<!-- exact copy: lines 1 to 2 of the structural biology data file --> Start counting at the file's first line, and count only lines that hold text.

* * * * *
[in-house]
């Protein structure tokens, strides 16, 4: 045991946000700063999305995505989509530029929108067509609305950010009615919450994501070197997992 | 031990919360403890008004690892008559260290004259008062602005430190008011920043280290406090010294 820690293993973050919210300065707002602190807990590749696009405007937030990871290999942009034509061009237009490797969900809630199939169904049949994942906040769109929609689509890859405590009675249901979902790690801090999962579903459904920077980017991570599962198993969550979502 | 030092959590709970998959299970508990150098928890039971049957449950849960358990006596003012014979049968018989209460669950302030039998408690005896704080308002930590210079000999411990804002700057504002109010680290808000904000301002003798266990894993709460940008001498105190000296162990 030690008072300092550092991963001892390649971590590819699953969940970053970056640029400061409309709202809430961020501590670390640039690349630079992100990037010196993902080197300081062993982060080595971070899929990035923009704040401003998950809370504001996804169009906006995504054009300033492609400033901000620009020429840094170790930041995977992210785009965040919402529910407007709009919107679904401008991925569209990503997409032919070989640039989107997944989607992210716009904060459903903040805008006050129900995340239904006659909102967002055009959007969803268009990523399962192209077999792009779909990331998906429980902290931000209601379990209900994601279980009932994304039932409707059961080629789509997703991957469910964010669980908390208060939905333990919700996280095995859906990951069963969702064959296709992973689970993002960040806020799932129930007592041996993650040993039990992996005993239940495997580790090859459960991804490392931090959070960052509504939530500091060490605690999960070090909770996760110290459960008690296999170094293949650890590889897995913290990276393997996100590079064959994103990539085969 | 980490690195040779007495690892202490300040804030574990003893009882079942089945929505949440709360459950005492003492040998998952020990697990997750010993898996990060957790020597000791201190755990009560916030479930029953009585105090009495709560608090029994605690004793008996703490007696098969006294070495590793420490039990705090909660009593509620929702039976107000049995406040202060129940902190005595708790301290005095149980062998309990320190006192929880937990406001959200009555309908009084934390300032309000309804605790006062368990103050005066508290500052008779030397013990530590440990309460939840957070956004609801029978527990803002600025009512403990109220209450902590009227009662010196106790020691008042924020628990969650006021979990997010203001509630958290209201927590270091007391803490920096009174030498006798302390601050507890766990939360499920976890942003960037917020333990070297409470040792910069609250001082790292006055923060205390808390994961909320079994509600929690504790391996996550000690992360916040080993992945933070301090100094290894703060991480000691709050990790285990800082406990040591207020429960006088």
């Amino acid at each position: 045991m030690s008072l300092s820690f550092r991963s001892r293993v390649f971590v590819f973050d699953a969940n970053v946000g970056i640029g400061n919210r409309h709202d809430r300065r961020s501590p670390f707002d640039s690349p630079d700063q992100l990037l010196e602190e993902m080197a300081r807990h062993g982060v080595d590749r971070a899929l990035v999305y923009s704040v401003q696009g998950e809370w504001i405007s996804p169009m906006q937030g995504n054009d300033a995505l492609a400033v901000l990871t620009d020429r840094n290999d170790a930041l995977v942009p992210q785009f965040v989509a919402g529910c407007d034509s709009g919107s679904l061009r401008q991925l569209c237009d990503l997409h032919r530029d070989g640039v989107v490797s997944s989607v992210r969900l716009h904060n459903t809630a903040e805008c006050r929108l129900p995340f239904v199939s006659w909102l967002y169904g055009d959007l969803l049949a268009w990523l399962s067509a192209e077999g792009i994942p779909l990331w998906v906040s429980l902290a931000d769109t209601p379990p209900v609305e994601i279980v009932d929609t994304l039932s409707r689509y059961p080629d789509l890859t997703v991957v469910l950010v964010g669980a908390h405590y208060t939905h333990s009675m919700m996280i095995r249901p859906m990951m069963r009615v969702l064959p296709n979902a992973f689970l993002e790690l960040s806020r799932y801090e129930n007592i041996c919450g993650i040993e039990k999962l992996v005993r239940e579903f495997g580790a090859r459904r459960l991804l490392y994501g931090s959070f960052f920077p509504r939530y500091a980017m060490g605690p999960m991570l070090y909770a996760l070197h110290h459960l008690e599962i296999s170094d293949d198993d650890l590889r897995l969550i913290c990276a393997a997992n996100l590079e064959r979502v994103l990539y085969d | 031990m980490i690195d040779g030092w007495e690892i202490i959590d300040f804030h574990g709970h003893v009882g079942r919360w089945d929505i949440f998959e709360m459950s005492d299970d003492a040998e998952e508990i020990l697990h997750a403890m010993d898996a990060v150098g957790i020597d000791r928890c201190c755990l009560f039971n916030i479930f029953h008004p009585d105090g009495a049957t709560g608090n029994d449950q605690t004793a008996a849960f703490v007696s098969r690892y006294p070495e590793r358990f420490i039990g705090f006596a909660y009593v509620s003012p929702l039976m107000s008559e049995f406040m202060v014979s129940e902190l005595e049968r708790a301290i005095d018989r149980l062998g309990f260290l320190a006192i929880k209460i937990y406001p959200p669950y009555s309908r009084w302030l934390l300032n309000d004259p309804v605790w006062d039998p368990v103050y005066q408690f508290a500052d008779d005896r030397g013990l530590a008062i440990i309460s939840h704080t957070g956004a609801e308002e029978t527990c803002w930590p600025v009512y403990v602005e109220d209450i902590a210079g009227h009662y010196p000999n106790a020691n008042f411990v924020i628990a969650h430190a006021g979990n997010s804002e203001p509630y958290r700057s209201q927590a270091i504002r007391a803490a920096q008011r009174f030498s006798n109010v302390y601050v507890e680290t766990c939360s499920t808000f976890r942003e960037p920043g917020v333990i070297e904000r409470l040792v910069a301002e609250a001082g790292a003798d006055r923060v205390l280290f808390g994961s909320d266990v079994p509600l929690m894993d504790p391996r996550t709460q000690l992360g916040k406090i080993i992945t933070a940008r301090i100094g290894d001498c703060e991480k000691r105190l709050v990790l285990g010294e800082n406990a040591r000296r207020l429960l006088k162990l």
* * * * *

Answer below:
[in-house]
């Protein structure tokens, strides 16, 4: 045991946000700063999305995505989509530029929108067509609305950010009615919450994501070197997992 | 031990919360403890008004690892008559260290004259008062602005430190008011920043280290406090010294 820690293993973050919210300065707002602190807990590749696009405007937030990871290999942009034509061009237009490797969900809630199939169904049949994942906040769109929609689509890859405590009675249901979902790690801090999962579903459904920077980017991570599962198993969550979502 | 030092959590709970998959299970508990150098928890039971049957449950849960358990006596003012014979049968018989209460669950302030039998408690005896704080308002930590210079000999411990804002700057504002109010680290808000904000301002003798266990894993709460940008001498105190000296162990 030690008072300092550092991963001892390649971590590819699953969940970053970056640029400061409309709202809430961020501590670390640039690349630079992100990037010196993902080197300081062993982060080595971070899929990035923009704040401003998950809370504001996804169009906006995504054009300033492609400033901000620009020429840094170790930041995977992210785009965040919402529910407007709009919107679904401008991925569209990503997409032919070989640039989107997944989607992210716009904060459903903040805008006050129900995340239904006659909102967002055009959007969803268009990523399962192209077999792009779909990331998906429980902290931000209601379990209900994601279980009932994304039932409707059961080629789509997703991957469910964010669980908390208060939905333990919700996280095995859906990951069963969702064959296709992973689970993002960040806020799932129930007592041996993650040993039990992996005993239940495997580790090859459960991804490392931090959070960052509504939530500091060490605690999960070090909770996760110290459960008690296999170094293949650890590889897995913290990276393997996100590079064959994103990539085969 | 980490690195040779007495690892202490300040804030574990003893009882079942089945929505949440709360459950005492003492040998998952020990697990997750010993898996990060957790020597000791201190755990009560916030479930029953009585105090009495709560608090029994605690004793008996703490007696098969006294070495590793420490039990705090909660009593509620929702039976107000049995406040202060129940902190005595708790301290005095149980062998309990320190006192929880937990406001959200009555309908009084934390300032309000309804605790006062368990103050005066508290500052008779030397013990530590440990309460939840957070956004609801029978527990803002600025009512403990109220209450902590009227009662010196106790020691008042924020628990969650006021979990997010203001509630958290209201927590270091007391803490920096009174030498006798302390601050507890766990939360499920976890942003960037917020333990070297409470040792910069609250001082790292006055923060205390808390994961909320079994509600929690504790391996996550000690992360916040080993992945933070301090100094290894703060991480000691709050990790285990800082406990040591207020429960006088």